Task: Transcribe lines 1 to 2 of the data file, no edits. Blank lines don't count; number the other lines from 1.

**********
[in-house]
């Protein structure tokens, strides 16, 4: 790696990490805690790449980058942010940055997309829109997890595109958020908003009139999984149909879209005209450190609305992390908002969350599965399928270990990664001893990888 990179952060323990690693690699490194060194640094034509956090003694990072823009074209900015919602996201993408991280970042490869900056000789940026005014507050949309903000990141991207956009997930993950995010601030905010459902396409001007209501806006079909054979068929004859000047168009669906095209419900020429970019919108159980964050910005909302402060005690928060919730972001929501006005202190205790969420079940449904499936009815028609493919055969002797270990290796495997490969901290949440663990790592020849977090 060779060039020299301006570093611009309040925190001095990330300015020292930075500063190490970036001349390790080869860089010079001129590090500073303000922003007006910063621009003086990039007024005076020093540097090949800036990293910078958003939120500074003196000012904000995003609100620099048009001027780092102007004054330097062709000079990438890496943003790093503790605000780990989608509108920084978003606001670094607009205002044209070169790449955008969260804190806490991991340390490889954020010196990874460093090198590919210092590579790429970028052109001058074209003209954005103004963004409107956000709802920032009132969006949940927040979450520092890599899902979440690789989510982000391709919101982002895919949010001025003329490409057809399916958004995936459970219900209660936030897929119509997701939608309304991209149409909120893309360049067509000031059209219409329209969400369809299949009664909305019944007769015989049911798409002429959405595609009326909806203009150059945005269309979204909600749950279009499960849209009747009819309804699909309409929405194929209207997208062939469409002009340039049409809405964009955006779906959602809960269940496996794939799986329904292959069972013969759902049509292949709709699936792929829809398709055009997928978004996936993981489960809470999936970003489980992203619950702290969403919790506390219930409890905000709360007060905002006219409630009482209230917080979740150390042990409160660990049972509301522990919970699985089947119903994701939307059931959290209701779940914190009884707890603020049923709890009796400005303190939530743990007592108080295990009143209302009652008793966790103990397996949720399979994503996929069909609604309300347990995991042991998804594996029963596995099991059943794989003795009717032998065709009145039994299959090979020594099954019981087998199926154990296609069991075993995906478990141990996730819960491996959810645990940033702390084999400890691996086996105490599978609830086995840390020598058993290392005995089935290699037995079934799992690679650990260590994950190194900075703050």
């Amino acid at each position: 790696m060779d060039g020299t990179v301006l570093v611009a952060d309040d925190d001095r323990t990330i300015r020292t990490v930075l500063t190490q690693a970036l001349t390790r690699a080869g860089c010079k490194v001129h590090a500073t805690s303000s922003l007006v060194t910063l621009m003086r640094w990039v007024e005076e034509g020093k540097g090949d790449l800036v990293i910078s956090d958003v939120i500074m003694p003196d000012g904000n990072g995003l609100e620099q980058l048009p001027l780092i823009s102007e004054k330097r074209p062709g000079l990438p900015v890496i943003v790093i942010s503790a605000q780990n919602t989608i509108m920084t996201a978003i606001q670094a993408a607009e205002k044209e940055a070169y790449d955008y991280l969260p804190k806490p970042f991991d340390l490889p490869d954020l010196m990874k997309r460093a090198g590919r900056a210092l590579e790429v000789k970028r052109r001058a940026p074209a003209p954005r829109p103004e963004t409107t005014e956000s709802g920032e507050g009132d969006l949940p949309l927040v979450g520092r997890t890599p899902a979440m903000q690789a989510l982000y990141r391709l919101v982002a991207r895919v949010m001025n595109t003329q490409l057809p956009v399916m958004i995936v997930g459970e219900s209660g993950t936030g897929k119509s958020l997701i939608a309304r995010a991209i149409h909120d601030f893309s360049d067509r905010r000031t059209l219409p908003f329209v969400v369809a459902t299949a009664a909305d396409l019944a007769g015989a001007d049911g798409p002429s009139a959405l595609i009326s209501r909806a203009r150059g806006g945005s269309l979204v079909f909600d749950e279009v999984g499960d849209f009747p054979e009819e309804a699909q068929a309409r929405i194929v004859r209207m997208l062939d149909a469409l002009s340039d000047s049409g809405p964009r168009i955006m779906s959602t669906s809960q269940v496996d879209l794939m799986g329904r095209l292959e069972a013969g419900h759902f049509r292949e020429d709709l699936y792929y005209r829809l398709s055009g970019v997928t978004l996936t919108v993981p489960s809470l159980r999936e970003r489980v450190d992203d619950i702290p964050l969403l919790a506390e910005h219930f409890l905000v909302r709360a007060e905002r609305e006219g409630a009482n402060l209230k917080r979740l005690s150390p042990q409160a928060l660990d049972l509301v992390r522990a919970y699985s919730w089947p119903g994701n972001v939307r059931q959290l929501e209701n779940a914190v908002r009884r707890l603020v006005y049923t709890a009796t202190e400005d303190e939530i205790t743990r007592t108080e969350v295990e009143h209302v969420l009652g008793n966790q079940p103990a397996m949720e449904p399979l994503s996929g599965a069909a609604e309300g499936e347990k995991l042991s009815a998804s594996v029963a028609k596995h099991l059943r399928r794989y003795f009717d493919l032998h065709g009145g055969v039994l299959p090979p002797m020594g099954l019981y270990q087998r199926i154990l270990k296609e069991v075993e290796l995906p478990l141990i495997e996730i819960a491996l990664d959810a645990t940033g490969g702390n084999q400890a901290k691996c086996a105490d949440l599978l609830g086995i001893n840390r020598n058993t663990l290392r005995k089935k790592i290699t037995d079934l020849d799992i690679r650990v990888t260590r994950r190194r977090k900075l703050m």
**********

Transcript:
[in-house]
């Protein structure tokens, strides 16, 4: 790696990490805690790449980058942010940055997309829109997890595109958020908003009139999984149909879209005209450190609305992390908002969350599965399928270990990664001893990888 990179952060323990690693690699490194060194640094034509956090003694990072823009074209900015919602996201993408991280970042490869900056000789940026005014507050949309903000990141991207956009997930993950995010601030905010459902396409001007209501806006079909054979068929004859000047168009669906095209419900020429970019919108159980964050910005909302402060005690928060919730972001929501006005202190205790969420079940449904499936009815028609493919055969002797270990290796495997490969901290949440663990790592020849977090 060779060039020299301006570093611009309040925190001095990330300015020292930075500063190490970036001349390790080869860089010079001129590090500073303000922003007006910063621009003086990039007024005076020093540097090949800036990293910078958003939120500074003196000012904000995003609100620099048009001027780092102007004054330097062709000079990438890496943003790093503790605000780990989608509108920084978003606001670094607009205002044209070169790449955008969260804190806490991991340390490889954020010196990874460093090198590919210092590579790429970028052109001058074209003209954005103004963004409107956000709802920032009132969006949940927040979450520092890599899902979440690789989510982000391709919101982002895919949010001025003329490409057809399916958004995936459970219900209660936030897929119509997701939608309304991209149409909120893309360049067509000031059209219409329209969400369809299949009664909305019944007769015989049911798409002429959405595609009326909806203009150059945005269309979204909600749950279009499960849209009747009819309804699909309409929405194929209207997208062939469409002009340039049409809405964009955006779906959602809960269940496996794939799986329904292959069972013969759902049509292949709709699936792929829809398709055009997928978004996936993981489960809470999936970003489980992203619950702290969403919790506390219930409890905000709360007060905002006219409630009482209230917080979740150390042990409160660990049972509301522990919970699985089947119903994701939307059931959290209701779940914190009884707890603020049923709890009796400005303190939530743990007592108080295990009143209302009652008793966790103990397996949720399979994503996929069909609604309300347990995991042991998804594996029963596995099991059943794989003795009717032998065709009145039994299959090979020594099954019981087998199926154990296609069991075993995906478990141990996730819960491996959810645990940033702390084999400890691996086996105490599978609830086995840390020598058993290392005995089935290699037995079934799992690679650990260590994950190194900075703050």